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Tri-Centennial of the Birth of Fr. Serra

Doug McKnight
Credit Doug McKnight
Statue of Fr. Serra in the National Statuary Hall of the US Capitol

The Carmel Mission Basilica is a 200 year old adobe that is small and simply constructed. In its day this was headquarters for a string of missions that stretched from Monterey to the Mexican border. The man who established the Mission system was a short elderly Franciscan Friar named Junipero Serra.

Outside the Basilica, CSU Monterey Bay archeology professor and Serra scholar Dr. Ruben Mendoza stands in the church’s courtyard. The mission now sits in the fashionable city of Carmel-by-the-Sea. But in the seventeenth century it was a different story.

Dr. Mendoza says, “California was seen as a wasteland and a backwater. It was seen as wilderness. There is nothing there to draw the European mindset. “

According to Dr. Mendoza, It was evangelical fervor that brought Father Serra to this new world outpost. He describes Serra as a zealot so focused on the next world that he had little thought for this one. He saw himself as an instrument of God on a mission to save the souls of the native people.

Dr. Mendoza says, “When you read Serra’s letters, it’s clear that he is protecting the Indians while at the same time being paternalistic and chauvinistic, if you will, about that protection.”

Serra’s evangelism went beyond saving souls. Eventually it would change the very fabric of the lives of the people he sought to save. Santa Clara University history professor Robert Senkowicz and his wife Rose Marie Beebe have just finished a book on Serra. Senkowicz says in the 17th century the church and the state were two sides of the same coin and that being Catholic also meant being Spanish.

Senkowicz says, “That basically meant making Indians Catholic but also teaching them European style agriculture…and having them live in towns and villages which would mimic the living patterns of people on the Iberian Peninsula. “

In 1988 the Catholic Church moved Serra to within one step of sainthood. But to many of the decedents of the Native People, Serra is anything but a saint.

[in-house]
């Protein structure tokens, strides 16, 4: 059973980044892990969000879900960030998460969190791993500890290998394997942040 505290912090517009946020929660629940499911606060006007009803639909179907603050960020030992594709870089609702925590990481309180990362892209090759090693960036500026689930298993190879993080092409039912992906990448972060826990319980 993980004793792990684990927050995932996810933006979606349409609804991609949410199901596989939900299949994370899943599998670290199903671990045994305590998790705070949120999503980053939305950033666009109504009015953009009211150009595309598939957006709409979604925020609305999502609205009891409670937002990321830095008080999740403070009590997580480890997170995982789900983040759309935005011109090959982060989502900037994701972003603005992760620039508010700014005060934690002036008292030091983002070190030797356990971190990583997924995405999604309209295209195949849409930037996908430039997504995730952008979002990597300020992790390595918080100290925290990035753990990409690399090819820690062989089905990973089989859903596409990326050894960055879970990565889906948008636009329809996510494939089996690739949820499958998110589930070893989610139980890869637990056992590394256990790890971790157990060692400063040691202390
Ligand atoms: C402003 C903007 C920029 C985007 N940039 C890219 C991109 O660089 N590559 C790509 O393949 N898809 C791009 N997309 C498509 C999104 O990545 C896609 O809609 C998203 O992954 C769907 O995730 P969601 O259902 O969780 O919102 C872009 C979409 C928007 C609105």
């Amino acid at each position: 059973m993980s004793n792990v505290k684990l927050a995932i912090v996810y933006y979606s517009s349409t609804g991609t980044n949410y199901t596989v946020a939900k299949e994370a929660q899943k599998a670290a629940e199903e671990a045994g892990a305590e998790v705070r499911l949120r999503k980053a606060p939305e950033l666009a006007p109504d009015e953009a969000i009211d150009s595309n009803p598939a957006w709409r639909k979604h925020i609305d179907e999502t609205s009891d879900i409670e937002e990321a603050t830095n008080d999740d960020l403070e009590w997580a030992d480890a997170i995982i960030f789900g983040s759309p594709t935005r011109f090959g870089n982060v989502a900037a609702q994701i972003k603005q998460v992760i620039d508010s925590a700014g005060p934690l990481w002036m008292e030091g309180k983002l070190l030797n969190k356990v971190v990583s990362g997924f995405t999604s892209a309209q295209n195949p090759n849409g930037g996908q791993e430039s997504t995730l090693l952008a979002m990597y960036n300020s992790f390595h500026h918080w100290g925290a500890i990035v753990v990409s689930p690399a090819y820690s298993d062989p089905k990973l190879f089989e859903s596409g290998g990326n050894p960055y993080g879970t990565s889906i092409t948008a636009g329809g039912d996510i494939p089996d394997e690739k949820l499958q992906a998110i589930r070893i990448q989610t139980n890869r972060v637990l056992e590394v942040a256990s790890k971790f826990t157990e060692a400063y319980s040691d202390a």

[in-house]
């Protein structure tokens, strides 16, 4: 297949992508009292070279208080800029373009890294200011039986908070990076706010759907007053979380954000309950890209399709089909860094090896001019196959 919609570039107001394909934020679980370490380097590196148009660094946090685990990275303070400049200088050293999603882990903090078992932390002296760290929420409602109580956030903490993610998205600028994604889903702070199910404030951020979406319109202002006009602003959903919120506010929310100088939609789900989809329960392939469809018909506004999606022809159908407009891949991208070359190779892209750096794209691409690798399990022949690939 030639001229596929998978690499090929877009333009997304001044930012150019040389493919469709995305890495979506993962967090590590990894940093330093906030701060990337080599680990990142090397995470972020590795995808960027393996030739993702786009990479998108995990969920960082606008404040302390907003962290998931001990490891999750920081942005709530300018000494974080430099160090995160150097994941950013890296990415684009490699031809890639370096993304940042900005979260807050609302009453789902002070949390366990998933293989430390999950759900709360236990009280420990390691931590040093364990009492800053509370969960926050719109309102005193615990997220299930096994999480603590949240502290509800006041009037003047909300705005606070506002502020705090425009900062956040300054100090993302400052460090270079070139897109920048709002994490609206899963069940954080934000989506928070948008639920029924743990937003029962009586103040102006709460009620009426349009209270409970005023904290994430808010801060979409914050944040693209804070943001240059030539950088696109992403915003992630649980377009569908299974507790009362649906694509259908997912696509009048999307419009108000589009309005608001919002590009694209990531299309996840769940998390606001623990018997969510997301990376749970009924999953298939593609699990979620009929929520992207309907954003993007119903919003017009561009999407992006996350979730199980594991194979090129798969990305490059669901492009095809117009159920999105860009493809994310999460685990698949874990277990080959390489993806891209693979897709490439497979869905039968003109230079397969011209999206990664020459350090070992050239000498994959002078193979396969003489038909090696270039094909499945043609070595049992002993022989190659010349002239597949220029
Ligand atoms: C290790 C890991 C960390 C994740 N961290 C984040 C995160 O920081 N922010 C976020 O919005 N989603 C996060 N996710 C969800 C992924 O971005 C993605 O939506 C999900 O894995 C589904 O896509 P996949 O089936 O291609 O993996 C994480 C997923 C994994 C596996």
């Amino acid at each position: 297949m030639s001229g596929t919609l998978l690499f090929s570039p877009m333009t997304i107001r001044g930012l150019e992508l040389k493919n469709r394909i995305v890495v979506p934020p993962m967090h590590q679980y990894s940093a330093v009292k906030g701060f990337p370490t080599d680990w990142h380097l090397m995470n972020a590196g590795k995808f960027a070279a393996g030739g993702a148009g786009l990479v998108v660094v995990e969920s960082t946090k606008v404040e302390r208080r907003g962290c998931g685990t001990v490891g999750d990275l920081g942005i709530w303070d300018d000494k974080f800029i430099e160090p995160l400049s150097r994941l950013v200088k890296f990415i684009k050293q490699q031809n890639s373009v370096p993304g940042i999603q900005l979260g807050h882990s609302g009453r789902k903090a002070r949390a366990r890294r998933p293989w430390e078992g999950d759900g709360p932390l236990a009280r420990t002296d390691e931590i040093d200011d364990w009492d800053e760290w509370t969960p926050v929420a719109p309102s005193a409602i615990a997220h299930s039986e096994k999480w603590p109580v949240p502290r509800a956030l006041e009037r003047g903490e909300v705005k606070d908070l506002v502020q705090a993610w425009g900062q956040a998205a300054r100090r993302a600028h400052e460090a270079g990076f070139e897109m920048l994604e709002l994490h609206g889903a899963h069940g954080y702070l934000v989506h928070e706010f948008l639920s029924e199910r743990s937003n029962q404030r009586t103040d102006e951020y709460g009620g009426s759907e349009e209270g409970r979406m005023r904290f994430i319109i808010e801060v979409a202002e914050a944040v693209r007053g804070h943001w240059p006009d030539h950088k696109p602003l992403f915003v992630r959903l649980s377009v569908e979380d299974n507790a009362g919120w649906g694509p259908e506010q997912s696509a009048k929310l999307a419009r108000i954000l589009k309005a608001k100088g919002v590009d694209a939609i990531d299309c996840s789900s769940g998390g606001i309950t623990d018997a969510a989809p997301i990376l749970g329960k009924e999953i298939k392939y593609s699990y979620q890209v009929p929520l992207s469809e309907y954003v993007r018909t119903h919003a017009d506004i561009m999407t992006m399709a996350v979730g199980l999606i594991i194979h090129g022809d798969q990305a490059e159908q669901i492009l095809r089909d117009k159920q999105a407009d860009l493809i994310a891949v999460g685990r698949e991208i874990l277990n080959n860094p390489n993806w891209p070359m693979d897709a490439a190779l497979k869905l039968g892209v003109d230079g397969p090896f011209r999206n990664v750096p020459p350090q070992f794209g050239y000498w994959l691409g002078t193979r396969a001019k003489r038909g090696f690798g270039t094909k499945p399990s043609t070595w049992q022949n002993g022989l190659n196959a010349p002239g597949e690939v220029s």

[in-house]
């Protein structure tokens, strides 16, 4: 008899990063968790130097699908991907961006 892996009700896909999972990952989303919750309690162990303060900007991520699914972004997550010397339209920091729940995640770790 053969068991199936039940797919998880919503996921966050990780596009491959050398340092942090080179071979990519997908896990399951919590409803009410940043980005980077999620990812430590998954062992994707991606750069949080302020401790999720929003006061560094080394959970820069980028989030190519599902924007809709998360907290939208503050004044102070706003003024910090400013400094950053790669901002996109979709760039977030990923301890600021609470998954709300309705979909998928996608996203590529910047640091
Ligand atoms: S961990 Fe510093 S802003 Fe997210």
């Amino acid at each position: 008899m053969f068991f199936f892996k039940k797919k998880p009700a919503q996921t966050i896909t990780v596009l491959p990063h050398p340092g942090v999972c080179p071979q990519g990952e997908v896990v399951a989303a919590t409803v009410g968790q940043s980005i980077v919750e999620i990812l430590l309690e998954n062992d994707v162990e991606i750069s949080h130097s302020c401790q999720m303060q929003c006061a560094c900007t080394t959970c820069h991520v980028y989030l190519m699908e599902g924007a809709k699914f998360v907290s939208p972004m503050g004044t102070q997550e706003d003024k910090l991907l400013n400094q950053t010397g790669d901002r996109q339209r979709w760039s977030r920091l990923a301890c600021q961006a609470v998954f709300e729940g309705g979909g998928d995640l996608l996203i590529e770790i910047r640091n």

The missions along with the soldiers and ranchers who followed -- changed lives of Native Americans. Tens of thousands were killed or died of disease. Others were robbed of their land and way of life.

Pam Tanous sits in front of Colton Hall in Monterey. It’s the building where the California Constitution was signed. She has a special connection to the early days of the mission system. Her ancestors were there.

Tenous says, “Well my ancestors came with the Portola exhibition…with Father Serra.”

One of the soldiers married an Esselen Indian woman and started Tanous’ family.

For seven generations they have lived here in Monterey County, though for much of that time they hid their Native American heritage.

Tenous says, “In the 1800’s they were not allowed to talked about being Native American. If they were they would be killed…And bounties were put on the Native American’s heads.”

But was this death and destruction the result of Serra’s hand or was it the result of other forces?

Professor Senkowicz says, “He became over time a symbol and was made to stand for many things that in the development of California history for which he didn’t really have any part at all. You know there were governors running California. There were soldiers in all of the presidios and there were soldiers at all of the missions. California even in its early period was a very complicated place “

Three hundred years later, Fr. Serra still stands as a symbol of early California.  The Franciscan friar brought together two very different cultures and created a controversy in the process. California is still a very complicated place.